How did Latin get into English?


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It was the Romans right?

Well, ultimately, but not necessarily because they conquered Britian in 43 AD.

The Romans controlled Britain from 43 AD to when they marched away in the beginning of the 5th century.  During that time, they built roads, towns, forts, and established a government.  Upon their departure, the ‘dark ages’ consumed Britain, with the assistance of several invading groups (Angles, Saxons, Jutes, plus Picts, Scots, Irish).

The people who lived in Britain at the time were Celtic and spoke a language that eventually became what we know today as Welsh.  As the story goes, these invading groups pushed the Britons into Wales until a real wall (Offa’s Dyke) permanently created a barrier between them.

Latin had been spoken by the Romans, of course, and had entered the Welsh language as a result.  “These borrowed words are usually for things foreign to the British before the conquest, such as ‘pont’ (in Latin ‘pons’, a bridge), ‘bresych’ (‘brassica’, a cabbage), and ‘eglwys’ (‘ecclesia’, a church).”  http://tinyurl.com/74lgnl4

Percent of contribution of other languages to English

Latin had been the language of writing.  With the departure of the Romans, that also abated, until the coming of the Christian Church (first) and then the arrival of the Normans in 1066 (second).  The Normans were descendants of the Vikings but had adopted French as their language.  Thus, when William conquered England, he brought the language with him.  French is a ‘Romance’ language–a language derived from Rome, and thus, Latin.

For several hundred years afterwards, French was the language of the nobility, laid over a Saxon peasantry.  The Saxons spoke “English” (though interestingly, the Welsh still refer to the English as ‘Saxons’).  Over time, the Saxons adopted French words (and thus Latin words) into their vocabulary.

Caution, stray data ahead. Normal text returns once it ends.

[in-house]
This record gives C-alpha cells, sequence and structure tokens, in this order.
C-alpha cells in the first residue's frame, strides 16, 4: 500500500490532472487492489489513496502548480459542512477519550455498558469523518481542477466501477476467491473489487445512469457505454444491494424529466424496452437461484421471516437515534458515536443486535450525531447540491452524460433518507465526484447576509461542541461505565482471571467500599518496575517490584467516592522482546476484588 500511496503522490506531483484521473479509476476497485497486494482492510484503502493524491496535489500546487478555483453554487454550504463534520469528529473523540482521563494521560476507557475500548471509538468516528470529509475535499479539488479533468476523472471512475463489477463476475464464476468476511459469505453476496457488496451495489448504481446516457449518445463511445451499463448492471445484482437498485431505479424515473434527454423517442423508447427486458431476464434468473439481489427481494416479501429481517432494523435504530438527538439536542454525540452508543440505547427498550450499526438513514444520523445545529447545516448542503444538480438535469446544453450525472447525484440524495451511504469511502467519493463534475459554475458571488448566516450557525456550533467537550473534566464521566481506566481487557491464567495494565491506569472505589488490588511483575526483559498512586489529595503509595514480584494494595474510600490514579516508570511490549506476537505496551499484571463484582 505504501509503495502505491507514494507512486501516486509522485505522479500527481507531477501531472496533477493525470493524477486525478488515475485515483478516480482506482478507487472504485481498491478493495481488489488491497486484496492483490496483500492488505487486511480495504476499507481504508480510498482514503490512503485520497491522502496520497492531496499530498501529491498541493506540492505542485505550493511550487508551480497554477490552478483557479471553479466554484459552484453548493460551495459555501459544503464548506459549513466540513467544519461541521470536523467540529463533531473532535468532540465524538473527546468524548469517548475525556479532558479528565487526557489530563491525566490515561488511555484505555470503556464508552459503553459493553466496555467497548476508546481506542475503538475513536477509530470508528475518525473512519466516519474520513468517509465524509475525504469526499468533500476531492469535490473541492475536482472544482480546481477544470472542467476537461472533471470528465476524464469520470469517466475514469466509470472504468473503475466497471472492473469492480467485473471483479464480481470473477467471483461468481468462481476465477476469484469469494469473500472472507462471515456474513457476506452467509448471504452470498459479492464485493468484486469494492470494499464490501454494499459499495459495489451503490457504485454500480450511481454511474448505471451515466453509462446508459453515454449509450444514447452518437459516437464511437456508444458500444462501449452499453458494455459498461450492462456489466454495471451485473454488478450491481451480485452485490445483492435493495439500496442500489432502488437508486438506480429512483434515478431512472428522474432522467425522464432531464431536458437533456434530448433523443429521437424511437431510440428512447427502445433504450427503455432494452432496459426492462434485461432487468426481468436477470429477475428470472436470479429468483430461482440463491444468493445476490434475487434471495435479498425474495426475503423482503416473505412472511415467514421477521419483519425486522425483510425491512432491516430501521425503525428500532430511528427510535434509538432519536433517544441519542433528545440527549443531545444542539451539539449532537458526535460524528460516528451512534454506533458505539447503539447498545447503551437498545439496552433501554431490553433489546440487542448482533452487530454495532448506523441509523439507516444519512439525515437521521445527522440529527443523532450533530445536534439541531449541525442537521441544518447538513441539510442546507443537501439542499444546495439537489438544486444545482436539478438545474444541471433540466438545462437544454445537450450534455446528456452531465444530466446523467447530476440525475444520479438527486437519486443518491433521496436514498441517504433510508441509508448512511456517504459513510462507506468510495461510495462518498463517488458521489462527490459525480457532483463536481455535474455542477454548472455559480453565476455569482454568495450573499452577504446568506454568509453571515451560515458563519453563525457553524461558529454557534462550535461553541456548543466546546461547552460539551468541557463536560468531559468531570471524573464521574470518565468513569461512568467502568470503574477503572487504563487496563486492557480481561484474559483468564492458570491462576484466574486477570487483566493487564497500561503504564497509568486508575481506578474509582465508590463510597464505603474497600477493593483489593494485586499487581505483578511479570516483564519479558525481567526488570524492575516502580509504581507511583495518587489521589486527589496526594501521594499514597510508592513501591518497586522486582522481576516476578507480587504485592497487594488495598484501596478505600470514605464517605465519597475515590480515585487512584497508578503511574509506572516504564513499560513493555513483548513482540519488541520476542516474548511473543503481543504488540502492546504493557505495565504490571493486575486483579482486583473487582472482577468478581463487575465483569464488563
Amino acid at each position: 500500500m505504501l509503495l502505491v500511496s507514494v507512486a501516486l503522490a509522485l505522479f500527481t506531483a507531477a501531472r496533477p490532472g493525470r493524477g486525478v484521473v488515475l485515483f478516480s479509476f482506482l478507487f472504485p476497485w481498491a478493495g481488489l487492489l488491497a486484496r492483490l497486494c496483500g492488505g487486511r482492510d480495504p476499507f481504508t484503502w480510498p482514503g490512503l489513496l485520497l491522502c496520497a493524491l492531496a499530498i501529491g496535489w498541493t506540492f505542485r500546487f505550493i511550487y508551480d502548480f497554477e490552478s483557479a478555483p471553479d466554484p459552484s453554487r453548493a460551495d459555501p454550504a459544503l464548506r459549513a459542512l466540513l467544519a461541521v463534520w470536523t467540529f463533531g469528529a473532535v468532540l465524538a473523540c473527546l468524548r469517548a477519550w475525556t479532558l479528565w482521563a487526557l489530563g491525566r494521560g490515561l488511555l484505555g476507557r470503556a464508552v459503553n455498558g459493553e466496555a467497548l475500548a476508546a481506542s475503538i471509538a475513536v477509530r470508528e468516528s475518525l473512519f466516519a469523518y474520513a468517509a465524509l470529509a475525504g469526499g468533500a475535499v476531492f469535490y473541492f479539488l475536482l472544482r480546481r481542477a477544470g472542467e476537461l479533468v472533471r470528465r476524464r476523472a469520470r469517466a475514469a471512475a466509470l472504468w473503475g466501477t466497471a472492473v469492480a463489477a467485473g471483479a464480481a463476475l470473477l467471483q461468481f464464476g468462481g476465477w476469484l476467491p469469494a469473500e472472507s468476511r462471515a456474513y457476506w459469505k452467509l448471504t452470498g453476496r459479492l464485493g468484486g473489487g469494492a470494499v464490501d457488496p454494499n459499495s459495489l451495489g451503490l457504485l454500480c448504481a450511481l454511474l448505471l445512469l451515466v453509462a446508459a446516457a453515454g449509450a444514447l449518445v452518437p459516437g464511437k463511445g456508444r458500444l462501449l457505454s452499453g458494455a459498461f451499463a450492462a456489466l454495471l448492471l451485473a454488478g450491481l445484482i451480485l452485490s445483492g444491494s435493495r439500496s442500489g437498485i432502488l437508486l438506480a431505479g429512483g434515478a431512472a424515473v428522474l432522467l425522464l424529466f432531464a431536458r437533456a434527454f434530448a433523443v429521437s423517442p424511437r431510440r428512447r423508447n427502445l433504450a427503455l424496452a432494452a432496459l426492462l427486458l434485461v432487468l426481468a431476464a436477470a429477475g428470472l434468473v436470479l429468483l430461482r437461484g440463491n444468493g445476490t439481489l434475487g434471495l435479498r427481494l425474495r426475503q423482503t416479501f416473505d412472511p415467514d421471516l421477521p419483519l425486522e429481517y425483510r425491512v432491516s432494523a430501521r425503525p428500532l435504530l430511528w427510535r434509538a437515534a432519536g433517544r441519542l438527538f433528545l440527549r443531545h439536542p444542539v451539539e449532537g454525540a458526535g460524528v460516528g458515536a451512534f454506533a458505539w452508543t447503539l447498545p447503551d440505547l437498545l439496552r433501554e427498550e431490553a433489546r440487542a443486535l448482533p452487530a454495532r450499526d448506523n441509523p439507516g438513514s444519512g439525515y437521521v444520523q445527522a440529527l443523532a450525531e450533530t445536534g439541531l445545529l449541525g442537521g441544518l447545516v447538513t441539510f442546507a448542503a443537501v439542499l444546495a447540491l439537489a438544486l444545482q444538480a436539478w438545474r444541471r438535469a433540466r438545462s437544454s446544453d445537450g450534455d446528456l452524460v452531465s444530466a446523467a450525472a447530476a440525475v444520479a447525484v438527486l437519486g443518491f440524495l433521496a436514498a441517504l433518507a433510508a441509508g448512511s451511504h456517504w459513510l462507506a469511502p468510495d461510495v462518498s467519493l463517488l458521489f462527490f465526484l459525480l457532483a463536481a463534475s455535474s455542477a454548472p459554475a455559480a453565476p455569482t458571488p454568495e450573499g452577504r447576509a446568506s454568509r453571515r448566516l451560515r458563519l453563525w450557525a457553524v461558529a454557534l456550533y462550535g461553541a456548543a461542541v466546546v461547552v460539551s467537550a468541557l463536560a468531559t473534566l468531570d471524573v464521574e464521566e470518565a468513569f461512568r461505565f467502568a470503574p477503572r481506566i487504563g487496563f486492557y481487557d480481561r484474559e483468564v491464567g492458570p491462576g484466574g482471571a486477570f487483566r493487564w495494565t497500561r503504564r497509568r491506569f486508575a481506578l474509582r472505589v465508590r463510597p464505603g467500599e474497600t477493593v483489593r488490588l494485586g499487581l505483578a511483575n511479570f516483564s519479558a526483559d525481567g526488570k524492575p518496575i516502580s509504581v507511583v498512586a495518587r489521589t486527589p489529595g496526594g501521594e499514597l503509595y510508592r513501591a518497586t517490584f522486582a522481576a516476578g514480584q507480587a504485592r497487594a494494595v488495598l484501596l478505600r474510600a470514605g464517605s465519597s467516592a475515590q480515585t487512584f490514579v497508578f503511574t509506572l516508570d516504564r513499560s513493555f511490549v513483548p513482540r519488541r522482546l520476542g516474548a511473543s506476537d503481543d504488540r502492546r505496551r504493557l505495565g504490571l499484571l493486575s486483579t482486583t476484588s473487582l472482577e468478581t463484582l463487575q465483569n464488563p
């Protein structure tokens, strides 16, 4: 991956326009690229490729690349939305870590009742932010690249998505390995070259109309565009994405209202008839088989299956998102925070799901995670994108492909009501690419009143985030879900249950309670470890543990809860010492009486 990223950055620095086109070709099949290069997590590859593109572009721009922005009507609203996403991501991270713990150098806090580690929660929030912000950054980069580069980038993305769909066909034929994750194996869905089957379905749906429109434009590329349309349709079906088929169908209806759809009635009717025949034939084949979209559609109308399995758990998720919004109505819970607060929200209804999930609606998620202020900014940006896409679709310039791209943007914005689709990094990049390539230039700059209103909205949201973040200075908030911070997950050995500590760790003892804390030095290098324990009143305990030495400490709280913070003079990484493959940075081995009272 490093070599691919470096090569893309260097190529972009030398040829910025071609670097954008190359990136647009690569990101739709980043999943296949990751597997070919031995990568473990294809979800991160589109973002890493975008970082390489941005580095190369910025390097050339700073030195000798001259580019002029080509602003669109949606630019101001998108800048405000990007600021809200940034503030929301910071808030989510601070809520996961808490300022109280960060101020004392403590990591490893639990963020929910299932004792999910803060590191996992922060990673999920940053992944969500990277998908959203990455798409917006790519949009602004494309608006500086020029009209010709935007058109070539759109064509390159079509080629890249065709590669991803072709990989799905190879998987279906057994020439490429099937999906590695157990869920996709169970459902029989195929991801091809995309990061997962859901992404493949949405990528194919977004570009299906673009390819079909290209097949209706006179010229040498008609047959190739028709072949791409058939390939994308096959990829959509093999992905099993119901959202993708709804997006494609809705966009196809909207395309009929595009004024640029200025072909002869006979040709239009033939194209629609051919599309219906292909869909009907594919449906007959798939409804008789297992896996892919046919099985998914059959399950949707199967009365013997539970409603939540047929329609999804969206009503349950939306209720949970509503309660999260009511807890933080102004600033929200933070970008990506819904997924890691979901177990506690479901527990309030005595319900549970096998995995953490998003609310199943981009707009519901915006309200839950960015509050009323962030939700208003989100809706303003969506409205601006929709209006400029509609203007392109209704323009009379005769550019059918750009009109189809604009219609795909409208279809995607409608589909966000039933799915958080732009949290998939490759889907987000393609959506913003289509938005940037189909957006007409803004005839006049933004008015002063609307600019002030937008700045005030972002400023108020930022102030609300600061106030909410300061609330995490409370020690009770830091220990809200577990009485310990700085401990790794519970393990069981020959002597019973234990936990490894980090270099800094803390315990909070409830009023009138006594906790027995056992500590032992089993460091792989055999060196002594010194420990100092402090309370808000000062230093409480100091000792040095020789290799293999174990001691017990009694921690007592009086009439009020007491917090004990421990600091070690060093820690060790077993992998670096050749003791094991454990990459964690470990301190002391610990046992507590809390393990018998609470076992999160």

The French words didn’t necessarily replace the English ones, but coexisted alongside the Saxon ones or were adopted whole cloth:  “A lot of basic French vocabulary will look familiar to you: le restaurant (restaurant), la table (table), l’âge(age), lefruit (fruit),  l’hôtel (hotel),  l’animal (animal),  and so on. However, don’t be fooled by some words that may look or sound exactly the same as an English word, but don’t have the same meaning. For example, le collège is roughly equivalent to middle school in the United States, not university. Also, sale in French means dirty, and has nothing to do with discounts, and blessé(e) means wounded, not blessed.”    http://www.fodors.com/language/french/

30% of English words have a French origin with another 30% from Latin.  The borrowing from Latin (and Greek) is clear.  From a rap song I found on line:

“aqua” means water, “ami” means love
“bio” means life, “hemo” means blood
“geo” means earth, and “vita” means life

“pre” means before, and “fix” is to attach
“anti-” means against, “inter-” means between
“poly-” means many, while “homo-” means the same
“pseudo-” means false, and “trans-” mean across

“-ology” means study of, “-ism” is belief in
“-cide” means killing, and “-or” and “-er” mean demonstration
“-phobia” means fear of, “-kinesis” means movement


The Saxon, however, endured too.  For example, we have two words for ‘eat’:  ‘eat’ which is Saxon, and ‘dine’ which comes from the French word ‘to dine=diner’.  Another example is ‘go’, obviously Saxon, and ‘voyage’ from French.  “Many [Saxon] words had a single syllable, and compounding was a common practice. Most words with more than one syllable were characterized by a stress accent on the first syllable.”  http://www.ibiblio.org/lineback/words/sax.htm

Here is a list of English words of Anglo-Saxon origin:  http://en.wikipedia.org/wiki/List_of_English_words_of_Anglo-Saxon_origin